22. WHAT MAKES BIOLOGICAL ORGANIZATION UNIQUE? • SELF-REFERENCE • CONTINGENCY • PARALLEL DISTRIBUTION • MAPPINGS ARE MANY TO MANY RATHER THAN ONE TO ONE • CAUSALITY IS INTERTWINED • CATABOLISM AND ANABOLISM ARE BOTH IMPORTANT • MECHANISMS ARE SPECIAL

  23. EVEN IN THE WORLD OF MECHANISMS THERE ARETHE SEEDS OF COMPLEXITY THEORY • THERMODYNAMIC REASONING • OPEN SYSTEMS THERMODYNAMICS • NETWORK THERMODYNAMICS

  24. THE NATURE OF THERMODYNAMIC REASONING • THERMODYNAMICS IS ABOUT THOSE PROPERTIES OF SYSTEMS WHICH ARE TRUE INDEPENDENT OF MECHANISM • THEREFORE WE CAN NOT LEARN TO DISTINGUISH MECHANISMS BY THERMODYNAMIC REASONING

  25. THERMODYNAMICS OF OPEN SYSTEMS • THE NATURE OF THERMODYNAMIC REASONING • HOW CAN LIFE FIGHT ENTROPY? • WHAT ARE THERMODYNAMIC NETWORKS?

  26. NETWORKS IN NATURE • NATURE EDITORIAL: VOL 234, DECEMBER 17, 1971, pp380-381 • “KATCHALSKY AND HIS COLLEAGUES SHOW, WITH EXAMPLES FROM MEMBRANE SYSTEMS, HOW THE TECHNIQUES DEVELOPED IN ENGINEERING SYSTEMS MIGHT BE APPLIED TO THE EXTREMELY HIGHLY CONNECTED AND INHOMOGENEOUS PATTERNS OF FORCES AND FLUXES WHICH ARE CHARACTERISTIC OF CELL BIOLOGY”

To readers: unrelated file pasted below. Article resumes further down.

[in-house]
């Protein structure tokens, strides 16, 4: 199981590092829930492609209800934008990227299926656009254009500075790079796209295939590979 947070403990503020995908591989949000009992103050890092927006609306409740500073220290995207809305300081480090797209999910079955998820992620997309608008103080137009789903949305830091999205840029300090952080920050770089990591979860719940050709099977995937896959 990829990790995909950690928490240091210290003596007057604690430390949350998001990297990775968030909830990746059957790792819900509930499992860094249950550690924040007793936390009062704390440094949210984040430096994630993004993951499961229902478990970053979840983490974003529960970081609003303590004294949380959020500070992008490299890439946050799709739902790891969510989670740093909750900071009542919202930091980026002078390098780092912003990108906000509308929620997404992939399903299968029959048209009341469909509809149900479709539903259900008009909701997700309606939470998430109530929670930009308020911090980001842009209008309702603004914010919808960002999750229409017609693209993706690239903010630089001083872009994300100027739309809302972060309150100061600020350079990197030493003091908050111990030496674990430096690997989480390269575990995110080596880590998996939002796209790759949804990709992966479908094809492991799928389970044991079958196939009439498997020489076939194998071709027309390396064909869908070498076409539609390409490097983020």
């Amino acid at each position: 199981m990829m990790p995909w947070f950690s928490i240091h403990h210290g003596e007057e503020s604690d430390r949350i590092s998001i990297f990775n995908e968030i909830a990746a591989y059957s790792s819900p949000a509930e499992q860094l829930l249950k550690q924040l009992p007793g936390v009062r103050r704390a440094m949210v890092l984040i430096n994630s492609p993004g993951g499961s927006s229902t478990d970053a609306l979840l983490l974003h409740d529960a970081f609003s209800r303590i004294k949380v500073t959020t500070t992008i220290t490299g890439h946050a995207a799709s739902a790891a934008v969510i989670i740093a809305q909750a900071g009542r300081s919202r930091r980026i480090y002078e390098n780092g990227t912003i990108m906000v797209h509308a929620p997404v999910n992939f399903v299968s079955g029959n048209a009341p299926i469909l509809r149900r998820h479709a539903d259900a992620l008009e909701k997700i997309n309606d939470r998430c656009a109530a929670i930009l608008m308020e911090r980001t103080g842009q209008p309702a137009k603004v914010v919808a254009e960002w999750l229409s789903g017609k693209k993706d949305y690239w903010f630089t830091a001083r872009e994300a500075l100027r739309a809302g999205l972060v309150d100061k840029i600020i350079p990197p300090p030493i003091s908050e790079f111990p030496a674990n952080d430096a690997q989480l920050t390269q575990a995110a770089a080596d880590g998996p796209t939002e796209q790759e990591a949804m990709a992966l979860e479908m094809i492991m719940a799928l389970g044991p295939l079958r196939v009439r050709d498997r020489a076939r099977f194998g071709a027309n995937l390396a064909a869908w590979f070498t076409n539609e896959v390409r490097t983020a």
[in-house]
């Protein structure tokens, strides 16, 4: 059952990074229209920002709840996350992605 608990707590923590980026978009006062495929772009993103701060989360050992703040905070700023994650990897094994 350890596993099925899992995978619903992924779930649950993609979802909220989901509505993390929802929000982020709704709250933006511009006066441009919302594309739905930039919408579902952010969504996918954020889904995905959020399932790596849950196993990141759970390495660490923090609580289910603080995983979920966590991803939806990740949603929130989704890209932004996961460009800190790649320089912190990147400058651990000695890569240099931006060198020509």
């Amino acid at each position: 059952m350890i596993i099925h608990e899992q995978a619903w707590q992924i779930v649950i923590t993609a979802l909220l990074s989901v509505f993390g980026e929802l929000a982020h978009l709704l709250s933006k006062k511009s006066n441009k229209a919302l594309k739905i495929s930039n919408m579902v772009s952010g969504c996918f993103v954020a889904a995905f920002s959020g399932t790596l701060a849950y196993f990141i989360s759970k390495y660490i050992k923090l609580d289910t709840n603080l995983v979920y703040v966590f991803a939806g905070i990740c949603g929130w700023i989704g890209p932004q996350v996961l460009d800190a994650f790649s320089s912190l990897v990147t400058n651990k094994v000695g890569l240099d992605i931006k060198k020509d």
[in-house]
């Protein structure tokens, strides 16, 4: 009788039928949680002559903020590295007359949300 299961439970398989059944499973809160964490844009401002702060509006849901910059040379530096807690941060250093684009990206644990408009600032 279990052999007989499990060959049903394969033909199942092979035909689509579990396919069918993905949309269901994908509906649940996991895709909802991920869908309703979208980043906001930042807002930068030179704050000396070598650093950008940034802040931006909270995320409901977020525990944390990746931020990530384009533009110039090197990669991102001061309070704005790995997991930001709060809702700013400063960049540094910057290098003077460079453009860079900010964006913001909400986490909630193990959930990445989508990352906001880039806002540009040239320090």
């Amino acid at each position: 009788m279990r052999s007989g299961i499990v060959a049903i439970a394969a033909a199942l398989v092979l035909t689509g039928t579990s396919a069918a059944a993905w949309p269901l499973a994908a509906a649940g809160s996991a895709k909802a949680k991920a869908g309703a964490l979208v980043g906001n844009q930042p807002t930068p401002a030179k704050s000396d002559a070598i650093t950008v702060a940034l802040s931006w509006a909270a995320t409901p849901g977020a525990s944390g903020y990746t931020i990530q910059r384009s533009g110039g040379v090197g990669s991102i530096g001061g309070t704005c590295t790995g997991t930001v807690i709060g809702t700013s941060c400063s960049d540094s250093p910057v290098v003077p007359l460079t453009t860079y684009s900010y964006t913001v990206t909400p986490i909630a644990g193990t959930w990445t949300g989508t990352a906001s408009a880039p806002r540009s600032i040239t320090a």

27. MY BOOK: • APPLICATION OF NETWORK THERMODYNAMICS TO PROBLEMS IN BIOMEDICAL ENGINEERING, NYU PRESS, 1993 • PREFACE, CONTENTS AND REFERENCES ARE ON MY WEB PAGE • http://views.vcu.edu/~mikuleck/

  28. SR (BRIGGS,FEHER) GLOMERULUS (OKEN) ADIPOCYTE GLUCOSE TRANSPORT AND METABOLISM (MAY) FROG SKIN MODEL (HUF) TOAD BLADDER (MINZ) KIDNEY (FIDELMAN,WATTLINGTON) FOLATE METABOLISM (GOLDMAN, WHITE) ATP SYNTHETASE (CAPLAN, PIETROBON, AZZONE) SOME PUBLISHED NETWORK MODELS OF PHYSIOLOGICAL SYSTEMS

  29. AN EXAMPLE: SODIUM TRANSPORTING EPITHELIA • CAN BE GROWN IN CULTURE • HAVE A DISTINCT ORGANIZATION WHICH IS NECESSARY AND SUFFICIENT FOR THEIR FUNCTION • UNDERGO A TRANSFORMATION AS THE EPITHELIUM DEVELOPS IN CULTURE

  30. An Epithelial Membrane in Cartoon Form:

  31. A Network Model of Coupled Salt and Volume Flow Through an Epithelium

  32. WHAT IS THE NETWORK THERMODYNAMIC MODEL? • IT CAPTURES ORGANIZATION AS THE NETWORK’S TOPOLOGY • SPHERICAL CELL - SIMPLE TOPOLOGY • FUNCTIONAL EPITHELIUM - SAME CELL DEVELOPS A MORE COMPLICATED TOPOLOGY

  33. LIMITS OF THE NETWORK THERMODYNAMIC MODEL • IT CAN MODEL EITHER CASE, BUT THESE MODELS CONTAIN NO INFORMATION ABOUT WHY ONE TRANSFORMS INTO THE OTHER • IT CAN NOT MODEL THE TRANSITION AS WELL • THE REAL SYSTEM IS COMPLEX

  34. MISSING ASPECTS OF THE TRANSITION TO BE MODELED • CELL SIGNALLING EVENTS • NUCLEAR EVENT • MECHANICAL EVENTS • ONSET OF “EMERGENT” FUNCTION

  35. WHAT HAVE WE LEARNED? • FORMALISMS HAVE LIMITS (GÖDEL) • THEREFORE ONE FORMALISM IS NOT ENOUGH • MECHANISTIC FORMALISMS ARE INADEQUATE FOR CERTAIN PROPERTIES, IN PARTICULAR CHANGES IN ORGANIZATION